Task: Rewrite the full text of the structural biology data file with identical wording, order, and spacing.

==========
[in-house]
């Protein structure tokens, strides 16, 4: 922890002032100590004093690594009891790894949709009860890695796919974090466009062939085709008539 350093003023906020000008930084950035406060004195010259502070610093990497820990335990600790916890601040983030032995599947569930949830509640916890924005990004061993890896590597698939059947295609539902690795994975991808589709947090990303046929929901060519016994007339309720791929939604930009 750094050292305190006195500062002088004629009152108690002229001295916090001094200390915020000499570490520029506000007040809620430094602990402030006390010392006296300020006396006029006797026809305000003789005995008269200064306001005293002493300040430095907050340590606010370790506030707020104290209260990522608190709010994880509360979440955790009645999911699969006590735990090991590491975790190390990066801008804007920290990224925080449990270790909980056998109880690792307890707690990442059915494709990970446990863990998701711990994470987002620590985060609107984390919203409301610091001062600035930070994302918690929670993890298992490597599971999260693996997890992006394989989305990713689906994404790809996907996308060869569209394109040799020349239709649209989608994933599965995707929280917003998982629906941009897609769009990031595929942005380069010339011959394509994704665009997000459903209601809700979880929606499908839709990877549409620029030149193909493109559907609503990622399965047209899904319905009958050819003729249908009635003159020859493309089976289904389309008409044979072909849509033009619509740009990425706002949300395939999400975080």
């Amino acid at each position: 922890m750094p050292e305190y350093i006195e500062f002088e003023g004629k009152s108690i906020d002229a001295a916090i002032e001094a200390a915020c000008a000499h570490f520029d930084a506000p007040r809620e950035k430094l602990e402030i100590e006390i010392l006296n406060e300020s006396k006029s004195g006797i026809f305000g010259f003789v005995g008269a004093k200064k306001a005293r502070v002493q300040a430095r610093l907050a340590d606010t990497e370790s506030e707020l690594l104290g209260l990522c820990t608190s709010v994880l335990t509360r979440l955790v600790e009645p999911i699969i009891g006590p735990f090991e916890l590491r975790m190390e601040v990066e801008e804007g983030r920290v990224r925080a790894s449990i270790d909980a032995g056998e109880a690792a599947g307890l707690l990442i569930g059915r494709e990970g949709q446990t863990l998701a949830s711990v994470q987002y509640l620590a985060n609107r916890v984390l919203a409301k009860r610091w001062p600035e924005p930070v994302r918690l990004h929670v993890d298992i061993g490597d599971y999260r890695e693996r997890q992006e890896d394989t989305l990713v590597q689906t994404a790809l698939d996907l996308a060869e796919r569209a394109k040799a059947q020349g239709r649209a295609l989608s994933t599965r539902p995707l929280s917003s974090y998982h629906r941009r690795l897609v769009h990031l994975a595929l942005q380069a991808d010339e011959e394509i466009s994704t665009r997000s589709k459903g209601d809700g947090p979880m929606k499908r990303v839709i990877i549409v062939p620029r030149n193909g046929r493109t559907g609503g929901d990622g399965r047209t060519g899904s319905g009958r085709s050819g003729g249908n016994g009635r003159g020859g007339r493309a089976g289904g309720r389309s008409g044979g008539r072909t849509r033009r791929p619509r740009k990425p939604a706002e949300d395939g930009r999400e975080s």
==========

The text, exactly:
[in-house]
């Protein structure tokens, strides 16, 4: 922890002032100590004093690594009891790894949709009860890695796919974090466009062939085709008539 350093003023906020000008930084950035406060004195010259502070610093990497820990335990600790916890601040983030032995599947569930949830509640916890924005990004061993890896590597698939059947295609539902690795994975991808589709947090990303046929929901060519016994007339309720791929939604930009 750094050292305190006195500062002088004629009152108690002229001295916090001094200390915020000499570490520029506000007040809620430094602990402030006390010392006296300020006396006029006797026809305000003789005995008269200064306001005293002493300040430095907050340590606010370790506030707020104290209260990522608190709010994880509360979440955790009645999911699969006590735990090991590491975790190390990066801008804007920290990224925080449990270790909980056998109880690792307890707690990442059915494709990970446990863990998701711990994470987002620590985060609107984390919203409301610091001062600035930070994302918690929670993890298992490597599971999260693996997890992006394989989305990713689906994404790809996907996308060869569209394109040799020349239709649209989608994933599965995707929280917003998982629906941009897609769009990031595929942005380069010339011959394509994704665009997000459903209601809700979880929606499908839709990877549409620029030149193909493109559907609503990622399965047209899904319905009958050819003729249908009635003159020859493309089976289904389309008409044979072909849509033009619509740009990425706002949300395939999400975080």
């Amino acid at each position: 922890m750094p050292e305190y350093i006195e500062f002088e003023g004629k009152s108690i906020d002229a001295a916090i002032e001094a200390a915020c000008a000499h570490f520029d930084a506000p007040r809620e950035k430094l602990e402030i100590e006390i010392l006296n406060e300020s006396k006029s004195g006797i026809f305000g010259f003789v005995g008269a004093k200064k306001a005293r502070v002493q300040a430095r610093l907050a340590d606010t990497e370790s506030e707020l690594l104290g209260l990522c820990t608190s709010v994880l335990t509360r979440l955790v600790e009645p999911i699969i009891g006590p735990f090991e916890l590491r975790m190390e601040v990066e801008e804007g983030r920290v990224r925080a790894s449990i270790d909980a032995g056998e109880a690792a599947g307890l707690l990442i569930g059915r494709e990970g949709q446990t863990l998701a949830s711990v994470q987002y509640l620590a985060n609107r916890v984390l919203a409301k009860r610091w001062p600035e924005p930070v994302r918690l990004h929670v993890d298992i061993g490597d599971y999260r890695e693996r997890q992006e890896d394989t989305l990713v590597q689906t994404a790809l698939d996907l996308a060869e796919r569209a394109k040799a059947q020349g239709r649209a295609l989608s994933t599965r539902p995707l929280s917003s974090y998982h629906r941009r690795l897609v769009h990031l994975a595929l942005q380069a991808d010339e011959e394509i466009s994704t665009r997000s589709k459903g209601d809700g947090p979880m929606k499908r990303v839709i990877i549409v062939p620029r030149n193909g046929r493109t559907g609503g929901d990622g399965r047209t060519g899904s319905g009958r085709s050819g003729g249908n016994g009635r003159g020859g007339r493309a089976g289904g309720r389309s008409g044979g008539r072909t849509r033009r791929p619509r740009k990425p939604a706002e949300d395939g930009r999400e975080s």